Settings

Does TLP conflict with my desktop’s power settings?

It depends on the desktop environment and the particular setting. TLP:

  • does not touch display or keyboard backlight brightness → no conflict,
  • does not change suspend / hibernate settings → no conflict,
  • applies Wi-Fi power saving by default → conflict with KDE energy saving settings possible,
  • switches radio devices on and off when configured by the user → conflict with GNOME power settings or KDE energy saving settings possible.

“Conflict possible” means that the setting configured in TLP may get overwritten by the desktop’s setting (and vice versa). System stability issues are not to be expected from those conflicts.

How can I change TLP’s settings?

See Settings.

Does upgrading TLP overwrite my settings?

No. Package managers take care not to replace a user edited configuration file without explicit user confirmation and create a backup copy too.

How do I transfer my settings when upgrading from version 1.2.2 (or lower) to 1.3?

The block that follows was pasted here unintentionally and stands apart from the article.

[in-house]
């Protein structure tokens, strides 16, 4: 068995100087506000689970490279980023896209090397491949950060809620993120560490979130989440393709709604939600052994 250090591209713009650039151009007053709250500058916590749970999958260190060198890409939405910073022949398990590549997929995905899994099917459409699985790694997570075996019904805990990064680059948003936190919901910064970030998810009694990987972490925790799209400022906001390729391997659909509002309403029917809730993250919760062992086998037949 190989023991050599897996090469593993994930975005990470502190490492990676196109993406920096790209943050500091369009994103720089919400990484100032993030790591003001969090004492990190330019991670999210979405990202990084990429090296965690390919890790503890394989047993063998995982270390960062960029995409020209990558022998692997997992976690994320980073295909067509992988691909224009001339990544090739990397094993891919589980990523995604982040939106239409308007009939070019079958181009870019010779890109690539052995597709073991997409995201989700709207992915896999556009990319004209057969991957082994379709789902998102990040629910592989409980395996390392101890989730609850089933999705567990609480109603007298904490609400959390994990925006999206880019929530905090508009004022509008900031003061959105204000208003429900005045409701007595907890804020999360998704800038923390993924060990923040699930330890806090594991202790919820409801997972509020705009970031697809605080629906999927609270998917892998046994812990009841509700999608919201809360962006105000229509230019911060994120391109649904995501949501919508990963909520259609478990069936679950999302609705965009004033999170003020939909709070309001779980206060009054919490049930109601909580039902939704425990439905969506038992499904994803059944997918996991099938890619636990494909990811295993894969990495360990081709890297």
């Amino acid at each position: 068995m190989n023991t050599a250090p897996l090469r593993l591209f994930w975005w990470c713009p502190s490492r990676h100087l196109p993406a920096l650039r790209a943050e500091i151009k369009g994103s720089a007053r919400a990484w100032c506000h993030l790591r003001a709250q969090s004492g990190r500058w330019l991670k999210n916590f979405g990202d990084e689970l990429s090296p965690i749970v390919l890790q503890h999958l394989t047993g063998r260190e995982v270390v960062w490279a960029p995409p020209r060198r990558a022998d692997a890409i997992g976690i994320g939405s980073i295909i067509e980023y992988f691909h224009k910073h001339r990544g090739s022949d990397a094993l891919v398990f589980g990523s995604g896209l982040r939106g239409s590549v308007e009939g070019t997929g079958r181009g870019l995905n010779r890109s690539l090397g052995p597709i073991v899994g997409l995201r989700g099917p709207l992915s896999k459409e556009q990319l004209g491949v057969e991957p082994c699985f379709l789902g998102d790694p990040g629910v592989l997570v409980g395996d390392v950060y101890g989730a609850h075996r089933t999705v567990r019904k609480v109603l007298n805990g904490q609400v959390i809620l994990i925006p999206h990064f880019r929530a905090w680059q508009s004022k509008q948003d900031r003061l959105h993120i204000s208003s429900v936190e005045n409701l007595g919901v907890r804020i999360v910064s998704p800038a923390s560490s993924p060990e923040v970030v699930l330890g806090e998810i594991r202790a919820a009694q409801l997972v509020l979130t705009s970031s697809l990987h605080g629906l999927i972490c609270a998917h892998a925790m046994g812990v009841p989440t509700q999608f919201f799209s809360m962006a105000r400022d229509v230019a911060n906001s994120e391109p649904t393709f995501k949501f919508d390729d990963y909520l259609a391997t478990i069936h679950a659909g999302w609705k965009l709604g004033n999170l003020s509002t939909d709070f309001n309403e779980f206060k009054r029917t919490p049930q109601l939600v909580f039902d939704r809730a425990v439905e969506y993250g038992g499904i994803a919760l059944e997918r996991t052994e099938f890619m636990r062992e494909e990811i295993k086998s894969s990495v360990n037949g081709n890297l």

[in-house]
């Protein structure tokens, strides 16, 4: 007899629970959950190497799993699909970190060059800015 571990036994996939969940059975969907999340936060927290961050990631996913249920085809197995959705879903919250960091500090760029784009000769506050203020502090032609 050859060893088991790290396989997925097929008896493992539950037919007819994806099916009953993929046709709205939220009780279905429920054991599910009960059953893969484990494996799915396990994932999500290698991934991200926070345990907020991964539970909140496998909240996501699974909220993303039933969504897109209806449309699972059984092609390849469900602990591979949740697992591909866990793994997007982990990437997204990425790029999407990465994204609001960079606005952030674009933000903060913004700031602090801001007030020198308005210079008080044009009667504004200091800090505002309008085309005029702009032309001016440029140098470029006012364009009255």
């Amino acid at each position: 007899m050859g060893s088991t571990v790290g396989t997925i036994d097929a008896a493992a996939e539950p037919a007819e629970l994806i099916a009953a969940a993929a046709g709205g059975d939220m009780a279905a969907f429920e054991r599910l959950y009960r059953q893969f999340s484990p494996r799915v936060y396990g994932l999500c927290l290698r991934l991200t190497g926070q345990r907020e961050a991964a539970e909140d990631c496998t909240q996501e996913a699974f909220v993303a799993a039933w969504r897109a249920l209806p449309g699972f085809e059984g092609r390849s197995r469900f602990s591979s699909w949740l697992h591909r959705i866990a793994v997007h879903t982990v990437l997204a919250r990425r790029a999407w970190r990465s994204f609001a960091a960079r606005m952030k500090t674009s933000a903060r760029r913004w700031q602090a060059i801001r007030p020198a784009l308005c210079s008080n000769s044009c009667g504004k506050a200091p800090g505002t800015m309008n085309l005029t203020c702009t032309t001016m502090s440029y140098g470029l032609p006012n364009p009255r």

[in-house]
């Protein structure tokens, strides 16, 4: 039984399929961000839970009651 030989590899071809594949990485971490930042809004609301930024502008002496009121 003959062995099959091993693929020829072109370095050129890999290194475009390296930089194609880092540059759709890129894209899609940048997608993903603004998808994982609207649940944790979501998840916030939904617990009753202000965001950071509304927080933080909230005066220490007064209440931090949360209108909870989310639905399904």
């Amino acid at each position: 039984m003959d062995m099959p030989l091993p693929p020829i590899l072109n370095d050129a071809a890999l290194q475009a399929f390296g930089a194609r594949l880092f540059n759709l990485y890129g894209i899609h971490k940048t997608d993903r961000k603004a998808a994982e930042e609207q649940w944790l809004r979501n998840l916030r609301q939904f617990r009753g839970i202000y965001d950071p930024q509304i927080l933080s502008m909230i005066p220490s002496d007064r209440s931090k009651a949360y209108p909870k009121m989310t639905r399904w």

Read about the config files of version 1.3 first to learn about the new configuration scheme in version 1.3.

There are three migration paths:

1. 1:1 Takeover

The format of the configuration file has not changed, only the location. Save the pristine /etc/tlp.conf and copy /etc/default/tlp to /etc/tlp.conf.

Debian and Ubuntu only: if /etc/default/tlp was ever edited by you, upgrading to version 1.3 moves it to /etc/tlp.conf automatically. The pristine tlp.conf ends up in /etc/tlp.conf.dpkg-new.

2. Start from Scratch with /etc/tlp.conf

Just enter your specific settings into /etc/tlp.conf. Other than with version 1.2.2 (and lower) all parameters in /etc/tlp.conf are disabled, you have to remove the comment character # in the first column for parameters you want to change.

Note

Debian and Ubuntu only: move /etc/tlp.conf.dpkg-new to /etc/tlp.conf if necessary (see above).

3. Start over with a new File below /etc/tlp.d/

Create a new file 01-mytlp.conf copying 00-template.conf, then enter your specific settings only. The exact file name does not matter as long as it ends in .conf. You may as well split your settings into several files.

Note

Debian and Ubuntu only: remember to move the pristine /etc/tlp.conf.dpkg-new to /etc/tlp.conf if necessary (see above).